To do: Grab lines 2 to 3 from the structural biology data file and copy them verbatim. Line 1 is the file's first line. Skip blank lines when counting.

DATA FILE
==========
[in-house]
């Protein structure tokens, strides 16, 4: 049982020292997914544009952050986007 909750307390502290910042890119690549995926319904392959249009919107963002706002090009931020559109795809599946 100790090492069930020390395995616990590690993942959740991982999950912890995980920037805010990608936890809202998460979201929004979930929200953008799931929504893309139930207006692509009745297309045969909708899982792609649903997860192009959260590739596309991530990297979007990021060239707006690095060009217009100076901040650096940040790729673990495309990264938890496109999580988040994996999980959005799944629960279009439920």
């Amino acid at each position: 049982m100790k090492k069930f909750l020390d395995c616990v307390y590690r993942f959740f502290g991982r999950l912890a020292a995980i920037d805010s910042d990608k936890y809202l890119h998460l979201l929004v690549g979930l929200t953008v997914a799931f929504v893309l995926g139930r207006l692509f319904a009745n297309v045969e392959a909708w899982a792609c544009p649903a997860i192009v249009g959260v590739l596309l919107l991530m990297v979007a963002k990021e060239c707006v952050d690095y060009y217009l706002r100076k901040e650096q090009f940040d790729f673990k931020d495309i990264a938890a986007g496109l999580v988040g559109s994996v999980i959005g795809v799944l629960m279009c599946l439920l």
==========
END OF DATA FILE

């Protein structure tokens, strides 16, 4: 049982020292997914544009952050986007 909750307390502290910042890119690549995926319904392959249009919107963002706002090009931020559109795809599946 100790090492069930020390395995616990590690993942959740991982999950912890995980920037805010990608936890809202998460979201929004979930929200953008799931929504893309139930207006692509009745297309045969909708899982792609649903997860192009959260590739596309991530990297979007990021060239707006690095060009217009100076901040650096940040790729673990495309990264938890496109999580988040994996999980959005799944629960279009439920």
């Amino acid at each position: 049982m100790k090492k069930f909750l020390d395995c616990v307390y590690r993942f959740f502290g991982r999950l912890a020292a995980i920037d805010s910042d990608k936890y809202l890119h998460l979201l929004v690549g979930l929200t953008v997914a799931f929504v893309l995926g139930r207006l692509f319904a009745n297309v045969e392959a909708w899982a792609c544009p649903a997860i192009v249009g959260v590739l596309l919107l991530m990297v979007a963002k990021e060239c707006v952050d690095y060009y217009l706002r100076k901040e650096q090009f940040d790729f673990k931020d495309i990264a938890a986007g496109l999580v988040g559109s994996v999980i959005g795809v799944l629960m279009c599946l439920l």